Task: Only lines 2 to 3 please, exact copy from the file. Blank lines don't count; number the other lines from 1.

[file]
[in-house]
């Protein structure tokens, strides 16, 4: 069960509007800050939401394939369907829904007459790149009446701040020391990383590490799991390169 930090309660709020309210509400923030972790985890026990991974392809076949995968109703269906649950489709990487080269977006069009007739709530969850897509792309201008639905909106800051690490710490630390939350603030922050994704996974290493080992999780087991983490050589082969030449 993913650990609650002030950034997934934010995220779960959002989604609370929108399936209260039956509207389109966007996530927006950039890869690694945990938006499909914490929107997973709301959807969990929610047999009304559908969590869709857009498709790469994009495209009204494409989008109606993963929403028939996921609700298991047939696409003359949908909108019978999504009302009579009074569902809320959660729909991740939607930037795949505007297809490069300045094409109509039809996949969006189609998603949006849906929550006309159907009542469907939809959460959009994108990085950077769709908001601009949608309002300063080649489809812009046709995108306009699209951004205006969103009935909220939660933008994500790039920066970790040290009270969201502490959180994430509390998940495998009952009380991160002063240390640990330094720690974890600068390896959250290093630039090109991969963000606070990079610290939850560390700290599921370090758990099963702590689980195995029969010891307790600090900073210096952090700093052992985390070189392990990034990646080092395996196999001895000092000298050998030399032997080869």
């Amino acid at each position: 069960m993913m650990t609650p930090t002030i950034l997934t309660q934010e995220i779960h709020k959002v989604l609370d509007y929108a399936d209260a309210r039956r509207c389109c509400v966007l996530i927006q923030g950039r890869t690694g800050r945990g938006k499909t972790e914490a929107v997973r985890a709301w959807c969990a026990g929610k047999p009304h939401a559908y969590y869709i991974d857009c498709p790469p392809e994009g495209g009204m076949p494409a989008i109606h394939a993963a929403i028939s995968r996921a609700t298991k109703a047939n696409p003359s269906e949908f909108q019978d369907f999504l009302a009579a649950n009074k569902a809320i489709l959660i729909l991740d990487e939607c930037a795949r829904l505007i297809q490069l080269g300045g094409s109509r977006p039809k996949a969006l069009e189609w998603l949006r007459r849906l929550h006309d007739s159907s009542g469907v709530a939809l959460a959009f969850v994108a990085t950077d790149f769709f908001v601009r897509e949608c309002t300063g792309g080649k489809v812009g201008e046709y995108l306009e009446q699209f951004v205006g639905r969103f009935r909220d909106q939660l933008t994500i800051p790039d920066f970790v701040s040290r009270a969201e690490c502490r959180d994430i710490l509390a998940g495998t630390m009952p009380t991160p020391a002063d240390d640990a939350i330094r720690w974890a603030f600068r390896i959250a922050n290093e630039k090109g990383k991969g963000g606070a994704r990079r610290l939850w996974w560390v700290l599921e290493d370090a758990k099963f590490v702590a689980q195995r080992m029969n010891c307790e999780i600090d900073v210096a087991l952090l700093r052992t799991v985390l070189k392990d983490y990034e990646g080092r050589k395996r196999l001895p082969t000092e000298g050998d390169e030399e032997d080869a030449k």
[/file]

């Protein structure tokens, strides 16, 4: 069960509007800050939401394939369907829904007459790149009446701040020391990383590490799991390169 930090309660709020309210509400923030972790985890026990991974392809076949995968109703269906649950489709990487080269977006069009007739709530969850897509792309201008639905909106800051690490710490630390939350603030922050994704996974290493080992999780087991983490050589082969030449 993913650990609650002030950034997934934010995220779960959002989604609370929108399936209260039956509207389109966007996530927006950039890869690694945990938006499909914490929107997973709301959807969990929610047999009304559908969590869709857009498709790469994009495209009204494409989008109606993963929403028939996921609700298991047939696409003359949908909108019978999504009302009579009074569902809320959660729909991740939607930037795949505007297809490069300045094409109509039809996949969006189609998603949006849906929550006309159907009542469907939809959460959009994108990085950077769709908001601009949608309002300063080649489809812009046709995108306009699209951004205006969103009935909220939660933008994500790039920066970790040290009270969201502490959180994430509390998940495998009952009380991160002063240390640990330094720690974890600068390896959250290093630039090109991969963000606070990079610290939850560390700290599921370090758990099963702590689980195995029969010891307790600090900073210096952090700093052992985390070189392990990034990646080092395996196999001895000092000298050998030399032997080869």
């Amino acid at each position: 069960m993913m650990t609650p930090t002030i950034l997934t309660q934010e995220i779960h709020k959002v989604l609370d509007y929108a399936d209260a309210r039956r509207c389109c509400v966007l996530i927006q923030g950039r890869t690694g800050r945990g938006k499909t972790e914490a929107v997973r985890a709301w959807c969990a026990g929610k047999p009304h939401a559908y969590y869709i991974d857009c498709p790469p392809e994009g495209g009204m076949p494409a989008i109606h394939a993963a929403i028939s995968r996921a609700t298991k109703a047939n696409p003359s269906e949908f909108q019978d369907f999504l009302a009579a649950n009074k569902a809320i489709l959660i729909l991740d990487e939607c930037a795949r829904l505007i297809q490069l080269g300045g094409s109509r977006p039809k996949a969006l069009e189609w998603l949006r007459r849906l929550h006309d007739s159907s009542g469907v709530a939809l959460a959009f969850v994108a990085t950077d790149f769709f908001v601009r897509e949608c309002t300063g792309g080649k489809v812009g201008e046709y995108l306009e009446q699209f951004v205006g639905r969103f009935r909220d909106q939660l933008t994500i800051p790039d920066f970790v701040s040290r009270a969201e690490c502490r959180d994430i710490l509390a998940g495998t630390m009952p009380t991160p020391a002063d240390d640990a939350i330094r720690w974890a603030f600068r390896i959250a922050n290093e630039k090109g990383k991969g963000g606070a994704r990079r610290l939850w996974w560390v700290l599921e290493d370090a758990k099963f590490v702590a689980q195995r080992m029969n010891c307790e999780i600090d900073v210096a087991l952090l700093r052992t799991v985390l070189k392990d983490y990034e990646g080092r050589k395996r196999l001895p082969t000092e000298g050998d390169e030399e032997d080869a030449k």